- the safeguarding and protection of all children, young people and adults when they are vulnerable.
- the establishment of safe, caring communities which provide a loving environment, where there is a culture of ‘informed vigilance’ as to the dangers of abuse.
- ensure that all those with any responsibility within the Church are subject to Disclosure and Barring Service checks and that they receive appropriate safeguarding training.
- respond without delay to every concern raised which suggests that an adult, child or young person may have been harmed, co-operating with the police and local authority in any investigation.
- seek to work with anyone who has suffered abuse, developing with him, or her, an appropriate ministry of informed pastoral care.
- seek to challenge any abuse of power, especially by anyone in a position of trust.
- seek to offer pastoral care and support, including supervision and referral to the proper authorities, to any member of our church community known to have offended against a child, young person or vulnerable adult.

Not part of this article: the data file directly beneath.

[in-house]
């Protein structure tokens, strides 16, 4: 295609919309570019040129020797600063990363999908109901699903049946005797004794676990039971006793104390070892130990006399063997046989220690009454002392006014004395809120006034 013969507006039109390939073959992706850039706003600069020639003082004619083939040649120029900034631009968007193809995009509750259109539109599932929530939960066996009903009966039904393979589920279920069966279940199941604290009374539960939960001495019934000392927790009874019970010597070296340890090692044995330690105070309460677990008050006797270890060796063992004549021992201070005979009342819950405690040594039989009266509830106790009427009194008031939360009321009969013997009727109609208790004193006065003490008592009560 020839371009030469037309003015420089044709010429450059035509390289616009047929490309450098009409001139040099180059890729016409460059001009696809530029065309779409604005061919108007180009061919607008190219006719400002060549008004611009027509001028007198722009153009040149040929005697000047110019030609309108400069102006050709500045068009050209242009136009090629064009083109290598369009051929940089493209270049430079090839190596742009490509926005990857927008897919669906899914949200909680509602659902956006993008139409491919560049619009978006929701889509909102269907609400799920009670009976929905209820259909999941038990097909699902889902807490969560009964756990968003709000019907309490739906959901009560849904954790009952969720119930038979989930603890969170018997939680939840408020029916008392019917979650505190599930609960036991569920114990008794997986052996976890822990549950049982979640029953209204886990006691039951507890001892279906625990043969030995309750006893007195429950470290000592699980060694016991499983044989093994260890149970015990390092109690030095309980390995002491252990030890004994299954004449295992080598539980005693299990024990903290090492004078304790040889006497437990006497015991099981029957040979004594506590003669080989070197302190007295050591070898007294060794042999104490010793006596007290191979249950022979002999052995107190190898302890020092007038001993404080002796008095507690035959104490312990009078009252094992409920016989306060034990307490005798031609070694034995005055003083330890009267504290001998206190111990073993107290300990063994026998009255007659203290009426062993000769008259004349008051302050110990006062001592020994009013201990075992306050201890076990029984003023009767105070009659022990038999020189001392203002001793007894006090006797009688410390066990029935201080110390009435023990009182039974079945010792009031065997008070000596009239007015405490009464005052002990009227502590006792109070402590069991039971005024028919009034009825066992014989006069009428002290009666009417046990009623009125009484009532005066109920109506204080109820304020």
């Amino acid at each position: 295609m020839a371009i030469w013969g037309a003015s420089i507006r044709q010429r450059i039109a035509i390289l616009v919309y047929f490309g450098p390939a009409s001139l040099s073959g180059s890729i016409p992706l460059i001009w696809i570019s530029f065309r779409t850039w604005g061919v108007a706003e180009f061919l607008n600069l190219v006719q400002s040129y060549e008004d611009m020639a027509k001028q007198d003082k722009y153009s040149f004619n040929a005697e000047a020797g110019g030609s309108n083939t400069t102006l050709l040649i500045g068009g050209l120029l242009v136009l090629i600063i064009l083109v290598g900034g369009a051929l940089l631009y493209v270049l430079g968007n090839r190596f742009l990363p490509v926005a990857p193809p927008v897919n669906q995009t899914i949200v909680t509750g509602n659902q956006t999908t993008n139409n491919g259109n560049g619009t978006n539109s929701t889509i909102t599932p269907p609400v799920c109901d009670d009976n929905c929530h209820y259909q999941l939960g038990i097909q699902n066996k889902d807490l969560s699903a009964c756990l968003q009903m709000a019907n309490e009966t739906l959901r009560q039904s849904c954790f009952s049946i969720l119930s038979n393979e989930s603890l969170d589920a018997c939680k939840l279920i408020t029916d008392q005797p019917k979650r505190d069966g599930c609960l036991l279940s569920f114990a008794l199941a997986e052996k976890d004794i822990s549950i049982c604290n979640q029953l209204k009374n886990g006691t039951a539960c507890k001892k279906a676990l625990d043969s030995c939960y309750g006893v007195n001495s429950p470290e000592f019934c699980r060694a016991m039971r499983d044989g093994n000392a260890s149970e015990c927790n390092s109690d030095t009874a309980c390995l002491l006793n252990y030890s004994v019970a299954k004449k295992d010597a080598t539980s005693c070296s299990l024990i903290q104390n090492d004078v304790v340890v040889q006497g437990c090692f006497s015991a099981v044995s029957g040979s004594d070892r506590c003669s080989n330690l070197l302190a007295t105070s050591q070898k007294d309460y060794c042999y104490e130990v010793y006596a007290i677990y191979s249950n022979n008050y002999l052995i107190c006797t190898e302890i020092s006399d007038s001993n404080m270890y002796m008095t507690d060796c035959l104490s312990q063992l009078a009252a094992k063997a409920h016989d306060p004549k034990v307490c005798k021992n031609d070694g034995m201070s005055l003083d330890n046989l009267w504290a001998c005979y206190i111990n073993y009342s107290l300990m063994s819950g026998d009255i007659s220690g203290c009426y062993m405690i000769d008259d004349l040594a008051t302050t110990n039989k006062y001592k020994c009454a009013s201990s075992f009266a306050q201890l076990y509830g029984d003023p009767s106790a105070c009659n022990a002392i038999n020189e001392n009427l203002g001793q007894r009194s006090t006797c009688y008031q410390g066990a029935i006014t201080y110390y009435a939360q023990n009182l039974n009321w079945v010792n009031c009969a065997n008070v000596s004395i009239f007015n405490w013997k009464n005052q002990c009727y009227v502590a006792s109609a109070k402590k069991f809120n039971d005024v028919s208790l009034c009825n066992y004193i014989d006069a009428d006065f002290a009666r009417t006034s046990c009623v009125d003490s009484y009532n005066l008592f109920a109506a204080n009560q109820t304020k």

In all these principles, we will follow legislation, guidance and recognised good practice.
Our Parish Safeguarding Officer is Nick Mangnall: Tel. No. 01666 577982
Our Diocesan Advisor is Adam Bond: Tel. No. 0117 906 0100
Please contact Nick or Adam if you have any concerns relating to child or vulnerable adult protection.
A copy of the Oaksey Safeguarding Policy can also be viewed on the Church Noticeboard in the North porch.
Signed on behalf of Oaksey Parochial Church Council.
Colonel Nicholas Mangnall
Date: 12 April 2018 Review Date: 12 April 2021
The Churchwardens can be approached on any matters to do with the Church or Churchyard, as can any member of the Parochial Church Council which meets quarterly in January, April, July & October. The Rector of All Saints is also responsible for the parish Churches in Ashley, Crudwell, Hankerton, Charlton and Minety. Collectively, the six Churches are known as the Braydon Brook Group of Churches.
Church service times can be found on the Noticeboard in front of the Church and in Oaksey Village News.